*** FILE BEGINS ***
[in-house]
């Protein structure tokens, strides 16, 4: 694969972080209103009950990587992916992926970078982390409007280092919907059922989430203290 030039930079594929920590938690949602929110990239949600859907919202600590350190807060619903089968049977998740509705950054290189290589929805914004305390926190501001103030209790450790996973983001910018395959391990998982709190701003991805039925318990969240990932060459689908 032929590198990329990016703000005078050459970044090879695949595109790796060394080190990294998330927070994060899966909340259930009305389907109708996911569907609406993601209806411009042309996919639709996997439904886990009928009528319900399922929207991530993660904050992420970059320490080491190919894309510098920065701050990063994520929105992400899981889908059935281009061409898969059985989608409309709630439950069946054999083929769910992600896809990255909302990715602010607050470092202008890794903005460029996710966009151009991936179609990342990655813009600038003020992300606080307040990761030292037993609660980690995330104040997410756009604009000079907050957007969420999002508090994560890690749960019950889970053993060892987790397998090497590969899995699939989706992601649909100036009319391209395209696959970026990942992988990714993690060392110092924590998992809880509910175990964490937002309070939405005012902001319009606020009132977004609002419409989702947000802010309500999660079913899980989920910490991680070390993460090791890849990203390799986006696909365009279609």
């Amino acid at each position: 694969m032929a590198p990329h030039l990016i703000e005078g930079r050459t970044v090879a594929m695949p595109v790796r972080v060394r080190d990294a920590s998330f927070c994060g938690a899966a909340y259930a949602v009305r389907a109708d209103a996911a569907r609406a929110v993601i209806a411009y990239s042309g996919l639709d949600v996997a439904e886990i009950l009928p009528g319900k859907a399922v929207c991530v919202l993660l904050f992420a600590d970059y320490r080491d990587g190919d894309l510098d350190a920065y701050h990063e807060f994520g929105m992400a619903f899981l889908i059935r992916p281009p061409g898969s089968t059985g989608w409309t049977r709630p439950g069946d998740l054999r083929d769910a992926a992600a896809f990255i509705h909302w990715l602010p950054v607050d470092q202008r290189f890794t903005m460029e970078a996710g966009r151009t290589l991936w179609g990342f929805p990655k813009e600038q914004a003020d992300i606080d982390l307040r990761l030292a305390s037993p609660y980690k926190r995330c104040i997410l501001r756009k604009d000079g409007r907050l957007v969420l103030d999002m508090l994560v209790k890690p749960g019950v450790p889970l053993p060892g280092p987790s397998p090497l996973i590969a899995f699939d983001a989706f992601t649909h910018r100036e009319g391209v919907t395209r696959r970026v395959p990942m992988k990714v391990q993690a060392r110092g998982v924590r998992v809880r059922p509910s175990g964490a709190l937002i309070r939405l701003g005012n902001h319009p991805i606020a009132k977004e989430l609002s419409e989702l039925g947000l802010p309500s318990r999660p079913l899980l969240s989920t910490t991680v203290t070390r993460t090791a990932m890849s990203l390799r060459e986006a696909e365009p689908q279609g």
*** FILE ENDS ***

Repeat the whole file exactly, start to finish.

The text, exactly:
[in-house]
């Protein structure tokens, strides 16, 4: 694969972080209103009950990587992916992926970078982390409007280092919907059922989430203290 030039930079594929920590938690949602929110990239949600859907919202600590350190807060619903089968049977998740509705950054290189290589929805914004305390926190501001103030209790450790996973983001910018395959391990998982709190701003991805039925318990969240990932060459689908 032929590198990329990016703000005078050459970044090879695949595109790796060394080190990294998330927070994060899966909340259930009305389907109708996911569907609406993601209806411009042309996919639709996997439904886990009928009528319900399922929207991530993660904050992420970059320490080491190919894309510098920065701050990063994520929105992400899981889908059935281009061409898969059985989608409309709630439950069946054999083929769910992600896809990255909302990715602010607050470092202008890794903005460029996710966009151009991936179609990342990655813009600038003020992300606080307040990761030292037993609660980690995330104040997410756009604009000079907050957007969420999002508090994560890690749960019950889970053993060892987790397998090497590969899995699939989706992601649909100036009319391209395209696959970026990942992988990714993690060392110092924590998992809880509910175990964490937002309070939405005012902001319009606020009132977004609002419409989702947000802010309500999660079913899980989920910490991680070390993460090791890849990203390799986006696909365009279609």
């Amino acid at each position: 694969m032929a590198p990329h030039l990016i703000e005078g930079r050459t970044v090879a594929m695949p595109v790796r972080v060394r080190d990294a920590s998330f927070c994060g938690a899966a909340y259930a949602v009305r389907a109708d209103a996911a569907r609406a929110v993601i209806a411009y990239s042309g996919l639709d949600v996997a439904e886990i009950l009928p009528g319900k859907a399922v929207c991530v919202l993660l904050f992420a600590d970059y320490r080491d990587g190919d894309l510098d350190a920065y701050h990063e807060f994520g929105m992400a619903f899981l889908i059935r992916p281009p061409g898969s089968t059985g989608w409309t049977r709630p439950g069946d998740l054999r083929d769910a992926a992600a896809f990255i509705h909302w990715l602010p950054v607050d470092q202008r290189f890794t903005m460029e970078a996710g966009r151009t290589l991936w179609g990342f929805p990655k813009e600038q914004a003020d992300i606080d982390l307040r990761l030292a305390s037993p609660y980690k926190r995330c104040i997410l501001r756009k604009d000079g409007r907050l957007v969420l103030d999002m508090l994560v209790k890690p749960g019950v450790p889970l053993p060892g280092p987790s397998p090497l996973i590969a899995f699939d983001a989706f992601t649909h910018r100036e009319g391209v919907t395209r696959r970026v395959p990942m992988k990714v391990q993690a060392r110092g998982v924590r998992v809880r059922p509910s175990g964490a709190l937002i309070r939405l701003g005012n902001h319009p991805i606020a009132k977004e989430l609002s419409e989702l039925g947000l802010p309500s318990r999660p079913l899980l969240s989920t910490t991680v203290t070390r993460t090791a990932m890849s990203l390799r060459e986006a696909e365009p689908q279609g």